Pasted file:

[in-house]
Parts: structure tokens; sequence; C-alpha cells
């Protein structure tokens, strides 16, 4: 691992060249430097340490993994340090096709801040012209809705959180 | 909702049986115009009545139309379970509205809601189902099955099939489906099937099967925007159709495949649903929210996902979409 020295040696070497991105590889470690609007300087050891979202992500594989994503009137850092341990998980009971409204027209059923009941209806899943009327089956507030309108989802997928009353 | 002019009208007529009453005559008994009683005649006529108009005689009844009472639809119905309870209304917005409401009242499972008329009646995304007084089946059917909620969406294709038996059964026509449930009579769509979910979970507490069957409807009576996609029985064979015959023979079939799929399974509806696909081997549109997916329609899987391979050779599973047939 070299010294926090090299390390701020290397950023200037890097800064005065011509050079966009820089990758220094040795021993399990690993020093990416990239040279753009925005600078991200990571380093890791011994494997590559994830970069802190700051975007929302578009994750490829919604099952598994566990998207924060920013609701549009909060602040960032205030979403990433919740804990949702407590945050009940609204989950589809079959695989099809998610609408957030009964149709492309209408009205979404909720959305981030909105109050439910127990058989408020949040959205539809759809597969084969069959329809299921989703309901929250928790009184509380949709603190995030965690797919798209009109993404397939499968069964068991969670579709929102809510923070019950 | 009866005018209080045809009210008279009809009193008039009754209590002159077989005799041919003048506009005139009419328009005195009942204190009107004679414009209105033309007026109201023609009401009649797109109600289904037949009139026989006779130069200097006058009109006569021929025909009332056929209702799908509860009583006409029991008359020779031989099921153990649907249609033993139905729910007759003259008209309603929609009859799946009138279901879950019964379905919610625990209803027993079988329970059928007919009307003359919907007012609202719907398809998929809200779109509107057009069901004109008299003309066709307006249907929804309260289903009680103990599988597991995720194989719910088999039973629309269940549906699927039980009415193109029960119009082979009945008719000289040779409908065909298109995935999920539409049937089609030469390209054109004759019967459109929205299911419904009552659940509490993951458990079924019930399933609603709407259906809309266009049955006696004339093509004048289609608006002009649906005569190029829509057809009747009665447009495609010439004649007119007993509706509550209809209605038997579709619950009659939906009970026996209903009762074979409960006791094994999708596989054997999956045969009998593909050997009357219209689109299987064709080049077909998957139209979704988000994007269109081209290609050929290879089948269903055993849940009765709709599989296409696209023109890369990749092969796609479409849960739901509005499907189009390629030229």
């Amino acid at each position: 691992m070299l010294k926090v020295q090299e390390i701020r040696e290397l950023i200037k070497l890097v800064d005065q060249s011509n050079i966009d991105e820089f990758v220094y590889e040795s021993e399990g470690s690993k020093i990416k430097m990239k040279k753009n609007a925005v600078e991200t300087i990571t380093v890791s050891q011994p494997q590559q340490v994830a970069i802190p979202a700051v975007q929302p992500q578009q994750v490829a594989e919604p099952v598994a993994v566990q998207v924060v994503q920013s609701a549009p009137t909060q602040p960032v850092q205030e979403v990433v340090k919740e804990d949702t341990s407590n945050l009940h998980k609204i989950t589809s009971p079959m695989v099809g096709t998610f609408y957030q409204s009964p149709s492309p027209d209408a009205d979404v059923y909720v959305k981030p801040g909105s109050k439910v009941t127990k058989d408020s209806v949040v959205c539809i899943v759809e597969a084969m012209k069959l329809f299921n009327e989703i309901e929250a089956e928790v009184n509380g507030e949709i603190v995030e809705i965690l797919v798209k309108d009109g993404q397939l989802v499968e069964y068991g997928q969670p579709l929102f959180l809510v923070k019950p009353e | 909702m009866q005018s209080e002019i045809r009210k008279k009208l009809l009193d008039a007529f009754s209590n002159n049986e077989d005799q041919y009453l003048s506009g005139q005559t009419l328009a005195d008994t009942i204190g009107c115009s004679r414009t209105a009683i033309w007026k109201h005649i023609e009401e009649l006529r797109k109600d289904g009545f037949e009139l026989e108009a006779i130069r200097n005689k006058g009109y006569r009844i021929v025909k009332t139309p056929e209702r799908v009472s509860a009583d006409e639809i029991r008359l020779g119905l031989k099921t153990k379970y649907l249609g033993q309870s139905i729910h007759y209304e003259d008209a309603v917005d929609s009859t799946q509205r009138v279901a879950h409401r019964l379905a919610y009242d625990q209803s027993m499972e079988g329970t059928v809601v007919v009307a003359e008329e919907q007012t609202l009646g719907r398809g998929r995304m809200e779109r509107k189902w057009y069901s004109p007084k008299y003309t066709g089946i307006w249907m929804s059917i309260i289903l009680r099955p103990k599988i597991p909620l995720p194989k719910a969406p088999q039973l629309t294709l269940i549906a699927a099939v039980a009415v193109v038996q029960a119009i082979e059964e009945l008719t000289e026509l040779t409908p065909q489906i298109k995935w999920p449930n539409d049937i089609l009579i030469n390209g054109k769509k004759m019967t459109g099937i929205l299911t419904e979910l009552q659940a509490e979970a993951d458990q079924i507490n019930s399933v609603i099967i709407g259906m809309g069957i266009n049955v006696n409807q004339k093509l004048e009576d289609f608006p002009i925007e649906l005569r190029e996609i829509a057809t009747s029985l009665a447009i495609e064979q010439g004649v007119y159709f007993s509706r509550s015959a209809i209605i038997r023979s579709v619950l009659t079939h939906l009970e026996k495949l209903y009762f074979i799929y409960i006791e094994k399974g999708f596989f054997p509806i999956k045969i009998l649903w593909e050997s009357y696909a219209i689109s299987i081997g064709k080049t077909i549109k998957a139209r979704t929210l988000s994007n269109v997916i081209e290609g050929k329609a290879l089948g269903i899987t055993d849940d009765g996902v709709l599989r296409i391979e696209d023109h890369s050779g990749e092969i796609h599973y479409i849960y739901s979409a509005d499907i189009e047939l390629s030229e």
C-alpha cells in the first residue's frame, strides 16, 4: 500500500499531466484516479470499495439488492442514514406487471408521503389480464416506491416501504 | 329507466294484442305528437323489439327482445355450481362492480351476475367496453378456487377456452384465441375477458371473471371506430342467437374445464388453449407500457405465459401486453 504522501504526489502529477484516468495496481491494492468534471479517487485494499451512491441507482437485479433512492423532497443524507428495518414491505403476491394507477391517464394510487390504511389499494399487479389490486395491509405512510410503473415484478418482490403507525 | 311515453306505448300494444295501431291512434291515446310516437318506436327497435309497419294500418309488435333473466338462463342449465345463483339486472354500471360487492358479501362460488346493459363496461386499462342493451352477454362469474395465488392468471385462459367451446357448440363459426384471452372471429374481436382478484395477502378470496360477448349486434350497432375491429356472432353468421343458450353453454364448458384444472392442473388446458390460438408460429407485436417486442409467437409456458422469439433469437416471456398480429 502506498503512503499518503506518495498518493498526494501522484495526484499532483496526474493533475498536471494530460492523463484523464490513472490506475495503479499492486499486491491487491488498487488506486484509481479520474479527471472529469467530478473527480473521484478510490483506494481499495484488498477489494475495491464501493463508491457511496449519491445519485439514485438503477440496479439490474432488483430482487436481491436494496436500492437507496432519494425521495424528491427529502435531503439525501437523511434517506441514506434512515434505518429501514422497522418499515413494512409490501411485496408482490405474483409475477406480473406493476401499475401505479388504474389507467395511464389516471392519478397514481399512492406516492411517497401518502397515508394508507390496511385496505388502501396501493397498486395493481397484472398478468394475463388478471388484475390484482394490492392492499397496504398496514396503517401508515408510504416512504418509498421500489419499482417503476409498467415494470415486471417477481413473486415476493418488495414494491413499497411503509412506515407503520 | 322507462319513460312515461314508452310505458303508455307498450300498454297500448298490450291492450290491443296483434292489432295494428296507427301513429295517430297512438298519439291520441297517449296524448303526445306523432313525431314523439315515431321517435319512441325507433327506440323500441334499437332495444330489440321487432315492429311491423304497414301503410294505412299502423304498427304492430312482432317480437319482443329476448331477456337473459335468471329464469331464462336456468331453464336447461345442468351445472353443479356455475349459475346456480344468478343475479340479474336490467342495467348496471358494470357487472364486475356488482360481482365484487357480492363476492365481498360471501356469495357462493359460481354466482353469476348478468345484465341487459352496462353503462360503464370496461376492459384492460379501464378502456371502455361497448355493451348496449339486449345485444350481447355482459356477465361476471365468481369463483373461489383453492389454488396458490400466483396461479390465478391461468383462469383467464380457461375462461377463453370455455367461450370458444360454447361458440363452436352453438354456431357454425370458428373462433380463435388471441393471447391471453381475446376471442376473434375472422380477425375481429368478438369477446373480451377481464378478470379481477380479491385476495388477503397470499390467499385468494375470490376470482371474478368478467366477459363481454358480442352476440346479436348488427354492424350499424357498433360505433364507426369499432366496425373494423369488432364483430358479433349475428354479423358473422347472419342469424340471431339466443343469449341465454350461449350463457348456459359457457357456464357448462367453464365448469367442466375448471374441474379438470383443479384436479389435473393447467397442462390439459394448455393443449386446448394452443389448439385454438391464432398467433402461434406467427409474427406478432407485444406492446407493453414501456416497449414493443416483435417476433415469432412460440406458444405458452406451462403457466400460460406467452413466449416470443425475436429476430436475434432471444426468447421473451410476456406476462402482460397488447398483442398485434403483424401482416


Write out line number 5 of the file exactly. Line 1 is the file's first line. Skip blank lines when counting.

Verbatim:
C-alpha cells in the first residue's frame, strides 16, 4: 500500500499531466484516479470499495439488492442514514406487471408521503389480464416506491416501504 | 329507466294484442305528437323489439327482445355450481362492480351476475367496453378456487377456452384465441375477458371473471371506430342467437374445464388453449407500457405465459401486453 504522501504526489502529477484516468495496481491494492468534471479517487485494499451512491441507482437485479433512492423532497443524507428495518414491505403476491394507477391517464394510487390504511389499494399487479389490486395491509405512510410503473415484478418482490403507525 | 311515453306505448300494444295501431291512434291515446310516437318506436327497435309497419294500418309488435333473466338462463342449465345463483339486472354500471360487492358479501362460488346493459363496461386499462342493451352477454362469474395465488392468471385462459367451446357448440363459426384471452372471429374481436382478484395477502378470496360477448349486434350497432375491429356472432353468421343458450353453454364448458384444472392442473388446458390460438408460429407485436417486442409467437409456458422469439433469437416471456398480429 502506498503512503499518503506518495498518493498526494501522484495526484499532483496526474493533475498536471494530460492523463484523464490513472490506475495503479499492486499486491491487491488498487488506486484509481479520474479527471472529469467530478473527480473521484478510490483506494481499495484488498477489494475495491464501493463508491457511496449519491445519485439514485438503477440496479439490474432488483430482487436481491436494496436500492437507496432519494425521495424528491427529502435531503439525501437523511434517506441514506434512515434505518429501514422497522418499515413494512409490501411485496408482490405474483409475477406480473406493476401499475401505479388504474389507467395511464389516471392519478397514481399512492406516492411517497401518502397515508394508507390496511385496505388502501396501493397498486395493481397484472398478468394475463388478471388484475390484482394490492392492499397496504398496514396503517401508515408510504416512504418509498421500489419499482417503476409498467415494470415486471417477481413473486415476493418488495414494491413499497411503509412506515407503520 | 322507462319513460312515461314508452310505458303508455307498450300498454297500448298490450291492450290491443296483434292489432295494428296507427301513429295517430297512438298519439291520441297517449296524448303526445306523432313525431314523439315515431321517435319512441325507433327506440323500441334499437332495444330489440321487432315492429311491423304497414301503410294505412299502423304498427304492430312482432317480437319482443329476448331477456337473459335468471329464469331464462336456468331453464336447461345442468351445472353443479356455475349459475346456480344468478343475479340479474336490467342495467348496471358494470357487472364486475356488482360481482365484487357480492363476492365481498360471501356469495357462493359460481354466482353469476348478468345484465341487459352496462353503462360503464370496461376492459384492460379501464378502456371502455361497448355493451348496449339486449345485444350481447355482459356477465361476471365468481369463483373461489383453492389454488396458490400466483396461479390465478391461468383462469383467464380457461375462461377463453370455455367461450370458444360454447361458440363452436352453438354456431357454425370458428373462433380463435388471441393471447391471453381475446376471442376473434375472422380477425375481429368478438369477446373480451377481464378478470379481477380479491385476495388477503397470499390467499385468494375470490376470482371474478368478467366477459363481454358480442352476440346479436348488427354492424350499424357498433360505433364507426369499432366496425373494423369488432364483430358479433349475428354479423358473422347472419342469424340471431339466443343469449341465454350461449350463457348456459359457457357456464357448462367453464365448469367442466375448471374441474379438470383443479384436479389435473393447467397442462390439459394448455393443449386446448394452443389448439385454438391464432398467433402461434406467427409474427406478432407485444406492446407493453414501456416497449414493443416483435417476433415469432412460440406458444405458452406451462403457466400460460406467452413466449416470443425475436429476430436475434432471444426468447421473451410476456406476462402482460397488447398483442398485434403483424401482416